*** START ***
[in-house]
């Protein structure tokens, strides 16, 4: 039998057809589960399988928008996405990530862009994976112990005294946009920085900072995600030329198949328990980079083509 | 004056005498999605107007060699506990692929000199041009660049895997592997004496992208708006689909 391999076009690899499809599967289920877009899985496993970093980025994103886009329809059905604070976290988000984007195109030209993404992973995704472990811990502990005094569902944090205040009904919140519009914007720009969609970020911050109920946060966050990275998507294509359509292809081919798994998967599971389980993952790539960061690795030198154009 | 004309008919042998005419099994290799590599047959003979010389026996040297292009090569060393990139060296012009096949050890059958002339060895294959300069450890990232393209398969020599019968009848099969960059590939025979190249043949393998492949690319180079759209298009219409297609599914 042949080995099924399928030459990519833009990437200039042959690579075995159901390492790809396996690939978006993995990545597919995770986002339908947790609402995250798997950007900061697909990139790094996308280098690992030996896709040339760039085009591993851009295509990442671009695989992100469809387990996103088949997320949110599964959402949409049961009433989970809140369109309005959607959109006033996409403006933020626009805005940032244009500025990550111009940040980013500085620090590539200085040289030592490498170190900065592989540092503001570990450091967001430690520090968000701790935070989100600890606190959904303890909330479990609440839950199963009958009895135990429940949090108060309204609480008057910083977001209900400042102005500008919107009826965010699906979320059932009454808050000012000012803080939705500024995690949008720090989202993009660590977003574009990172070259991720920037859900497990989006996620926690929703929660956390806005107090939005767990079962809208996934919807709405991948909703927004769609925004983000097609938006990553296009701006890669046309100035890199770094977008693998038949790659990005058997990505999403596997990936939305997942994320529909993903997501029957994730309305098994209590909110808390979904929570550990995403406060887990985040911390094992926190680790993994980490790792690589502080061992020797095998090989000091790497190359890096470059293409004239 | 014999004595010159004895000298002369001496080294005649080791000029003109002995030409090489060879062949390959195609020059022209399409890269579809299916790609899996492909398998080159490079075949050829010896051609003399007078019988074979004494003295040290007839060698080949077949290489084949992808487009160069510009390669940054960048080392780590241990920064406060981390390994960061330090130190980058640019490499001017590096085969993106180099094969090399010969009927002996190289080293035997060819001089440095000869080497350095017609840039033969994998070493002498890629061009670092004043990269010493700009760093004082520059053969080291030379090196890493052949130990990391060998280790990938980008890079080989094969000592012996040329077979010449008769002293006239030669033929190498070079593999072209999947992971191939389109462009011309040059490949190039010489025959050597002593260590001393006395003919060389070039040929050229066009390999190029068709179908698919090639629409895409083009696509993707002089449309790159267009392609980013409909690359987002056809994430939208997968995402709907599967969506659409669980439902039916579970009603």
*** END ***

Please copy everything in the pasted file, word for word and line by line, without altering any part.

[in-house]
């Protein structure tokens, strides 16, 4: 039998057809589960399988928008996405990530862009994976112990005294946009920085900072995600030329198949328990980079083509 | 004056005498999605107007060699506990692929000199041009660049895997592997004496992208708006689909 391999076009690899499809599967289920877009899985496993970093980025994103886009329809059905604070976290988000984007195109030209993404992973995704472990811990502990005094569902944090205040009904919140519009914007720009969609970020911050109920946060966050990275998507294509359509292809081919798994998967599971389980993952790539960061690795030198154009 | 004309008919042998005419099994290799590599047959003979010389026996040297292009090569060393990139060296012009096949050890059958002339060895294959300069450890990232393209398969020599019968009848099969960059590939025979190249043949393998492949690319180079759209298009219409297609599914 042949080995099924399928030459990519833009990437200039042959690579075995159901390492790809396996690939978006993995990545597919995770986002339908947790609402995250798997950007900061697909990139790094996308280098690992030996896709040339760039085009591993851009295509990442671009695989992100469809387990996103088949997320949110599964959402949409049961009433989970809140369109309005959607959109006033996409403006933020626009805005940032244009500025990550111009940040980013500085620090590539200085040289030592490498170190900065592989540092503001570990450091967001430690520090968000701790935070989100600890606190959904303890909330479990609440839950199963009958009895135990429940949090108060309204609480008057910083977001209900400042102005500008919107009826965010699906979320059932009454808050000012000012803080939705500024995690949008720090989202993009660590977003574009990172070259991720920037859900497990989006996620926690929703929660956390806005107090939005767990079962809208996934919807709405991948909703927004769609925004983000097609938006990553296009701006890669046309100035890199770094977008693998038949790659990005058997990505999403596997990936939305997942994320529909993903997501029957994730309305098994209590909110808390979904929570550990995403406060887990985040911390094992926190680790993994980490790792690589502080061992020797095998090989000091790497190359890096470059293409004239 | 014999004595010159004895000298002369001496080294005649080791000029003109002995030409090489060879062949390959195609020059022209399409890269579809299916790609899996492909398998080159490079075949050829010896051609003399007078019988074979004494003295040290007839060698080949077949290489084949992808487009160069510009390669940054960048080392780590241990920064406060981390390994960061330090130190980058640019490499001017590096085969993106180099094969090399010969009927002996190289080293035997060819001089440095000869080497350095017609840039033969994998070493002498890629061009670092004043990269010493700009760093004082520059053969080291030379090196890493052949130990990391060998280790990938980008890079080989094969000592012996040329077979010449008769002293006239030669033929190498070079593999072209999947992971191939389109462009011309040059490949190039010489025959050597002593260590001393006395003919060389070039040929050229066009390999190029068709179908698919090639629409895409083009696509993707002089449309790159267009392609980013409909690359987002056809994430939208997968995402709907599967969506659409669980439902039916579970009603």